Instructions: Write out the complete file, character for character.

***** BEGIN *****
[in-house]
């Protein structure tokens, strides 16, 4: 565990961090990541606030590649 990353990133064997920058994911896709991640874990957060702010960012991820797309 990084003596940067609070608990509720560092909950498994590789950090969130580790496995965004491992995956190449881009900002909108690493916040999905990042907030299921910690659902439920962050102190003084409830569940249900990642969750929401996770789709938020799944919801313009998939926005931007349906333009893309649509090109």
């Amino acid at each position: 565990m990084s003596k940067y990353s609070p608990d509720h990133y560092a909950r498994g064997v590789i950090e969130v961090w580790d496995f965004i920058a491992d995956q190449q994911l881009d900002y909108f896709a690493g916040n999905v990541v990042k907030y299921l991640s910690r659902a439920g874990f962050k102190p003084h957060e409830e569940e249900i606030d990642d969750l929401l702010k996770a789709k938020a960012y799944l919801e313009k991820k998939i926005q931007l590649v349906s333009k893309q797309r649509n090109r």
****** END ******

[in-house]
């Protein structure tokens, strides 16, 4: 565990961090990541606030590649 990353990133064997920058994911896709991640874990957060702010960012991820797309 990084003596940067609070608990509720560092909950498994590789950090969130580790496995965004491992995956190449881009900002909108690493916040999905990042907030299921910690659902439920962050102190003084409830569940249900990642969750929401996770789709938020799944919801313009998939926005931007349906333009893309649509090109």
């Amino acid at each position: 565990m990084s003596k940067y990353s609070p608990d509720h990133y560092a909950r498994g064997v590789i950090e969130v961090w580790d496995f965004i920058a491992d995956q190449q994911l881009d900002y909108f896709a690493g916040n999905v990541v990042k907030y299921l991640s910690r659902a439920g874990f962050k102190p003084h957060e409830e569940e249900i606030d990642d969750l929401l702010k996770a789709k938020a960012y799944l919801e313009k991820k998939i926005q931007l590649v349906s333009k893309q797309r649509n090109r």